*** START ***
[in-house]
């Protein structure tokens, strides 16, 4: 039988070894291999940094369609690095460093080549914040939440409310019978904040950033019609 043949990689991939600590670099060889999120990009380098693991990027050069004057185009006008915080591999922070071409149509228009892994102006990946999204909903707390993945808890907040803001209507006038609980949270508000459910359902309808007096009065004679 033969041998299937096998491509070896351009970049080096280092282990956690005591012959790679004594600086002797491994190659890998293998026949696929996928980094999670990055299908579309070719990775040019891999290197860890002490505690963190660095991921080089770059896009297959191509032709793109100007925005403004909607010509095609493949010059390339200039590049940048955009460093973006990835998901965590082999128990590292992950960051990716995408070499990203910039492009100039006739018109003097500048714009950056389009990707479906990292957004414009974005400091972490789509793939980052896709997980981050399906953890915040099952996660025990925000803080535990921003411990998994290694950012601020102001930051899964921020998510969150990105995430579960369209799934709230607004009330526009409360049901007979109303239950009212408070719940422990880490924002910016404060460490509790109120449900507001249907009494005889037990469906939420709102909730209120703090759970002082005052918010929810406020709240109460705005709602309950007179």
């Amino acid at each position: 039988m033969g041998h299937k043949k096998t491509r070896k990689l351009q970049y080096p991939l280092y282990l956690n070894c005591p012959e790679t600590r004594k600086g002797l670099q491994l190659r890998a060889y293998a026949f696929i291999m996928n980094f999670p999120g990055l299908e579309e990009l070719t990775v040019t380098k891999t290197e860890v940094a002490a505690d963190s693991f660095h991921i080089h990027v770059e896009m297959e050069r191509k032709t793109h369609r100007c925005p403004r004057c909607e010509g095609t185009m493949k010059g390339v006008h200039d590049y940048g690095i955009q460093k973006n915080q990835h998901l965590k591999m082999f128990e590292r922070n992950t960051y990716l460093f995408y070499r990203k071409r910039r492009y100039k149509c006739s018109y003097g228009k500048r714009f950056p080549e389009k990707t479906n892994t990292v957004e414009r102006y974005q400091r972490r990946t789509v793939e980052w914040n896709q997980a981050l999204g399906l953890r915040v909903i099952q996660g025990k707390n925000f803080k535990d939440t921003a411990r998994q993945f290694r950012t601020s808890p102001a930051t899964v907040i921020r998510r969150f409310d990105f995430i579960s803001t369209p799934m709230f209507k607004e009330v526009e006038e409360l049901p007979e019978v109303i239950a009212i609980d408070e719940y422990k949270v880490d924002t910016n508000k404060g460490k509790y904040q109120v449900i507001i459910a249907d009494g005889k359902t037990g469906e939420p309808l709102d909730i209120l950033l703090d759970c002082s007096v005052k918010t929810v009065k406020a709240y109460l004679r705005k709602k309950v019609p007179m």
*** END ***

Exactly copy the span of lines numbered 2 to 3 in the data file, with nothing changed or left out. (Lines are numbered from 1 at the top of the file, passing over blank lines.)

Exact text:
């Protein structure tokens, strides 16, 4: 039988070894291999940094369609690095460093080549914040939440409310019978904040950033019609 043949990689991939600590670099060889999120990009380098693991990027050069004057185009006008915080591999922070071409149509228009892994102006990946999204909903707390993945808890907040803001209507006038609980949270508000459910359902309808007096009065004679 033969041998299937096998491509070896351009970049080096280092282990956690005591012959790679004594600086002797491994190659890998293998026949696929996928980094999670990055299908579309070719990775040019891999290197860890002490505690963190660095991921080089770059896009297959191509032709793109100007925005403004909607010509095609493949010059390339200039590049940048955009460093973006990835998901965590082999128990590292992950960051990716995408070499990203910039492009100039006739018109003097500048714009950056389009990707479906990292957004414009974005400091972490789509793939980052896709997980981050399906953890915040099952996660025990925000803080535990921003411990998994290694950012601020102001930051899964921020998510969150990105995430579960369209799934709230607004009330526009409360049901007979109303239950009212408070719940422990880490924002910016404060460490509790109120449900507001249907009494005889037990469906939420709102909730209120703090759970002082005052918010929810406020709240109460705005709602309950007179």
């Amino acid at each position: 039988m033969g041998h299937k043949k096998t491509r070896k990689l351009q970049y080096p991939l280092y282990l956690n070894c005591p012959e790679t600590r004594k600086g002797l670099q491994l190659r890998a060889y293998a026949f696929i291999m996928n980094f999670p999120g990055l299908e579309e990009l070719t990775v040019t380098k891999t290197e860890v940094a002490a505690d963190s693991f660095h991921i080089h990027v770059e896009m297959e050069r191509k032709t793109h369609r100007c925005p403004r004057c909607e010509g095609t185009m493949k010059g390339v006008h200039d590049y940048g690095i955009q460093k973006n915080q990835h998901l965590k591999m082999f128990e590292r922070n992950t960051y990716l460093f995408y070499r990203k071409r910039r492009y100039k149509c006739s018109y003097g228009k500048r714009f950056p080549e389009k990707t479906n892994t990292v957004e414009r102006y974005q400091r972490r990946t789509v793939e980052w914040n896709q997980a981050l999204g399906l953890r915040v909903i099952q996660g025990k707390n925000f803080k535990d939440t921003a411990r998994q993945f290694r950012t601020s808890p102001a930051t899964v907040i921020r998510r969150f409310d990105f995430i579960s803001t369209p799934m709230f209507k607004e009330v526009e006038e409360l049901p007979e019978v109303i239950a009212i609980d408070e719940y422990k949270v880490d924002t910016n508000k404060g460490k509790y904040q109120v449900i507001i459910a249907d009494g005889k359902t037990g469906e939420p309808l709102d909730i209120l950033l703090d759970c002082s007096v005052k918010t929810v009065k406020a709240y109460l004679r705005k709602k309950v019609p007179m």